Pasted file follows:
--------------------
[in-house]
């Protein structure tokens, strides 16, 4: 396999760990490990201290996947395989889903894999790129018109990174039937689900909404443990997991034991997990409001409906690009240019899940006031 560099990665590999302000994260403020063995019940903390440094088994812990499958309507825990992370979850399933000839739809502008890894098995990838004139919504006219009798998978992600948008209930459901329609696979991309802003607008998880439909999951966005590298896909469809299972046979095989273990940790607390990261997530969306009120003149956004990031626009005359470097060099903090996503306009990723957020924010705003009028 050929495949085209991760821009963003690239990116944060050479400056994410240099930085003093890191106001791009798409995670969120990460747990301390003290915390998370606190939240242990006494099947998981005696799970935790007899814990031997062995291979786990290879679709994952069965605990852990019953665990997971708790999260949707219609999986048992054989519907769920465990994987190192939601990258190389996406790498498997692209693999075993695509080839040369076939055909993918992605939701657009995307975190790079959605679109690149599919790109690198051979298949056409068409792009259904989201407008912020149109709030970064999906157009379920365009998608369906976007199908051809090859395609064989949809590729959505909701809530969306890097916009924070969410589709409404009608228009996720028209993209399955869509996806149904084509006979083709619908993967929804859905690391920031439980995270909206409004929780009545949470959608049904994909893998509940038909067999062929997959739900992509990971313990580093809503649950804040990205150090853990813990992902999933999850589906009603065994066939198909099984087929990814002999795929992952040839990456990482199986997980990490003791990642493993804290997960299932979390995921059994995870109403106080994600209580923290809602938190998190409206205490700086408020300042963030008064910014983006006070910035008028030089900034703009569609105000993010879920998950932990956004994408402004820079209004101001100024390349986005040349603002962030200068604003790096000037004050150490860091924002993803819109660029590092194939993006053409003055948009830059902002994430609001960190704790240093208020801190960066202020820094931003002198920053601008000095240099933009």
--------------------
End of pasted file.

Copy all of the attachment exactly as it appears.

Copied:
[in-house]
């Protein structure tokens, strides 16, 4: 396999760990490990201290996947395989889903894999790129018109990174039937689900909404443990997991034991997990409001409906690009240019899940006031 560099990665590999302000994260403020063995019940903390440094088994812990499958309507825990992370979850399933000839739809502008890894098995990838004139919504006219009798998978992600948008209930459901329609696979991309802003607008998880439909999951966005590298896909469809299972046979095989273990940790607390990261997530969306009120003149956004990031626009005359470097060099903090996503306009990723957020924010705003009028 050929495949085209991760821009963003690239990116944060050479400056994410240099930085003093890191106001791009798409995670969120990460747990301390003290915390998370606190939240242990006494099947998981005696799970935790007899814990031997062995291979786990290879679709994952069965605990852990019953665990997971708790999260949707219609999986048992054989519907769920465990994987190192939601990258190389996406790498498997692209693999075993695509080839040369076939055909993918992605939701657009995307975190790079959605679109690149599919790109690198051979298949056409068409792009259904989201407008912020149109709030970064999906157009379920365009998608369906976007199908051809090859395609064989949809590729959505909701809530969306890097916009924070969410589709409404009608228009996720028209993209399955869509996806149904084509006979083709619908993967929804859905690391920031439980995270909206409004929780009545949470959608049904994909893998509940038909067999062929997959739900992509990971313990580093809503649950804040990205150090853990813990992902999933999850589906009603065994066939198909099984087929990814002999795929992952040839990456990482199986997980990490003791990642493993804290997960299932979390995921059994995870109403106080994600209580923290809602938190998190409206205490700086408020300042963030008064910014983006006070910035008028030089900034703009569609105000993010879920998950932990956004994408402004820079209004101001100024390349986005040349603002962030200068604003790096000037004050150490860091924002993803819109660029590092194939993006053409003055948009830059902002994430609001960190704790240093208020801190960066202020820094931003002198920053601008000095240099933009």